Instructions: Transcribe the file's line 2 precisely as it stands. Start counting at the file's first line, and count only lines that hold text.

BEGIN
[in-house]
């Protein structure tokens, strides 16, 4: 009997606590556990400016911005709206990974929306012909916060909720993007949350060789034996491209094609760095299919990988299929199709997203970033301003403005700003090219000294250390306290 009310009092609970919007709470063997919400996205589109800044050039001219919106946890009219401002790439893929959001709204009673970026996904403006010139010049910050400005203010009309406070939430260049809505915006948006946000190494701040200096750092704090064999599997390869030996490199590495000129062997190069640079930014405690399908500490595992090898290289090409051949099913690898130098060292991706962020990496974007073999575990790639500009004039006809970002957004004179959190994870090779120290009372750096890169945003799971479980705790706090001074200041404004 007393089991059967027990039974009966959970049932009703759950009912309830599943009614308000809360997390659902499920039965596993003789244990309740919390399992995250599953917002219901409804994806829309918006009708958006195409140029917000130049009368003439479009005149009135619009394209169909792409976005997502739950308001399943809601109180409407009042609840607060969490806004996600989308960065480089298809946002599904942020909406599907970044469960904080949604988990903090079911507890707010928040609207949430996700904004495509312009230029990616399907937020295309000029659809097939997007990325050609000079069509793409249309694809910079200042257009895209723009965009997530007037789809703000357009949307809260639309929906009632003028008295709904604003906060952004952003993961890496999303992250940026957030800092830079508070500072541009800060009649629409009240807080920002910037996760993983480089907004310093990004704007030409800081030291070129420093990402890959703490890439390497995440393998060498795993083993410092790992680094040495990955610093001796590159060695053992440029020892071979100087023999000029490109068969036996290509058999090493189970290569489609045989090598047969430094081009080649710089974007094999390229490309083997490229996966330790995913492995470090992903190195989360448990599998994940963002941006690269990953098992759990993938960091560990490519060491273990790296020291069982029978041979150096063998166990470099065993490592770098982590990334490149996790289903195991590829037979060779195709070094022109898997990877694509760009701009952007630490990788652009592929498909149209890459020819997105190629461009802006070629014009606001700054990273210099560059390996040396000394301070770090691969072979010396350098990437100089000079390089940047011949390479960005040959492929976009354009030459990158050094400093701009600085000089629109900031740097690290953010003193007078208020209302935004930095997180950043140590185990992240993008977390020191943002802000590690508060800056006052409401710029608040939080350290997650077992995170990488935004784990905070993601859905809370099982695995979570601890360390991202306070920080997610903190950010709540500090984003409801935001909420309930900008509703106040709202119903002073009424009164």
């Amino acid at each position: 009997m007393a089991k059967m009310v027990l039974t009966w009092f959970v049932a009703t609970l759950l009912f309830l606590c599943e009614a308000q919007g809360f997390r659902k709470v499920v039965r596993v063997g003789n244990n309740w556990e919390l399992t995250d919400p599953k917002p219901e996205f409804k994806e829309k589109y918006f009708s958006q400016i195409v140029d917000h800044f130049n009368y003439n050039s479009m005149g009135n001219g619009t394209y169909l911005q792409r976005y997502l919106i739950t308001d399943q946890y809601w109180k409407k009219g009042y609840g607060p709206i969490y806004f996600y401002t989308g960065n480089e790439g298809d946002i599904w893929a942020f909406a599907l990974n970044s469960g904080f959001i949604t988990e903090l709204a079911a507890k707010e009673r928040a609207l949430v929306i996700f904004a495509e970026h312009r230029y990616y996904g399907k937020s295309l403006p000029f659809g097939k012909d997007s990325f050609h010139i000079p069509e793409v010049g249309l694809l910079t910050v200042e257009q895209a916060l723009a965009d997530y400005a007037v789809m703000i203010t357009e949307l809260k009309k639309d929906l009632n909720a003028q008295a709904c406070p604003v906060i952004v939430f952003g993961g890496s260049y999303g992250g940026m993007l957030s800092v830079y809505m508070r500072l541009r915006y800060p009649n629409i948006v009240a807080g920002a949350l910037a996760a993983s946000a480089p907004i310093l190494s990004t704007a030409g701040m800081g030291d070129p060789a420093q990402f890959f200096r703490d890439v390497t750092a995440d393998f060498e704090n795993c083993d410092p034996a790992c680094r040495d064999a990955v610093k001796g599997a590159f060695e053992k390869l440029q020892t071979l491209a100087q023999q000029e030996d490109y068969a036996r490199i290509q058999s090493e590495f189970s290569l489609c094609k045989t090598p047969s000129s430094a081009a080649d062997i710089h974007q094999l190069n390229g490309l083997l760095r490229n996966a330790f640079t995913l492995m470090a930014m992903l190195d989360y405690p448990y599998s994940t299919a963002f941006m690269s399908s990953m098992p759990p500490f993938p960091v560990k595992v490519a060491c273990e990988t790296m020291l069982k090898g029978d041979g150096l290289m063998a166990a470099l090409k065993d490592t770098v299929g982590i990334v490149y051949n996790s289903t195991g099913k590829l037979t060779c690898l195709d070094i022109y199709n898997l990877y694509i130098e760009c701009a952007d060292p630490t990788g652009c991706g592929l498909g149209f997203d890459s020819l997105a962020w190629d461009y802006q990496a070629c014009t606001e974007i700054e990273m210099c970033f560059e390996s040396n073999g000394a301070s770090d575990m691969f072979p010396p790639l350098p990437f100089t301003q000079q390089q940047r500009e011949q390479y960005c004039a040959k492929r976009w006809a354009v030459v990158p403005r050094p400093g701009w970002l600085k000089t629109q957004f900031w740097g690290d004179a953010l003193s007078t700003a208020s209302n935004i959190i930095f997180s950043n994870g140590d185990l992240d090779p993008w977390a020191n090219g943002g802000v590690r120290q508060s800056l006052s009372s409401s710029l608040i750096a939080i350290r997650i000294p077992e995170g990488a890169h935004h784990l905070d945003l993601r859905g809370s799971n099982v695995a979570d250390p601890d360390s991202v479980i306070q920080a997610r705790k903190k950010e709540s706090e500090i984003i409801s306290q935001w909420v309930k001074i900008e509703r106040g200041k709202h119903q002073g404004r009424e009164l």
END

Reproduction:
């Protein structure tokens, strides 16, 4: 009997606590556990400016911005709206990974929306012909916060909720993007949350060789034996491209094609760095299919990988299929199709997203970033301003403005700003090219000294250390306290 009310009092609970919007709470063997919400996205589109800044050039001219919106946890009219401002790439893929959001709204009673970026996904403006010139010049910050400005203010009309406070939430260049809505915006948006946000190494701040200096750092704090064999599997390869030996490199590495000129062997190069640079930014405690399908500490595992090898290289090409051949099913690898130098060292991706962020990496974007073999575990790639500009004039006809970002957004004179959190994870090779120290009372750096890169945003799971479980705790706090001074200041404004 007393089991059967027990039974009966959970049932009703759950009912309830599943009614308000809360997390659902499920039965596993003789244990309740919390399992995250599953917002219901409804994806829309918006009708958006195409140029917000130049009368003439479009005149009135619009394209169909792409976005997502739950308001399943809601109180409407009042609840607060969490806004996600989308960065480089298809946002599904942020909406599907970044469960904080949604988990903090079911507890707010928040609207949430996700904004495509312009230029990616399907937020295309000029659809097939997007990325050609000079069509793409249309694809910079200042257009895209723009965009997530007037789809703000357009949307809260639309929906009632003028008295709904604003906060952004952003993961890496999303992250940026957030800092830079508070500072541009800060009649629409009240807080920002910037996760993983480089907004310093990004704007030409800081030291070129420093990402890959703490890439390497995440393998060498795993083993410092790992680094040495990955610093001796590159060695053992440029020892071979100087023999000029490109068969036996290509058999090493189970290569489609045989090598047969430094081009080649710089974007094999390229490309083997490229996966330790995913492995470090992903190195989360448990599998994940963002941006690269990953098992759990993938960091560990490519060491273990790296020291069982029978041979150096063998166990470099065993490592770098982590990334490149996790289903195991590829037979060779195709070094022109898997990877694509760009701009952007630490990788652009592929498909149209890459020819997105190629461009802006070629014009606001700054990273210099560059390996040396000394301070770090691969072979010396350098990437100089000079390089940047011949390479960005040959492929976009354009030459990158050094400093701009600085000089629109900031740097690290953010003193007078208020209302935004930095997180950043140590185990992240993008977390020191943002802000590690508060800056006052409401710029608040939080350290997650077992995170990488935004784990905070993601859905809370099982695995979570601890360390991202306070920080997610903190950010709540500090984003409801935001909420309930900008509703106040709202119903002073009424009164």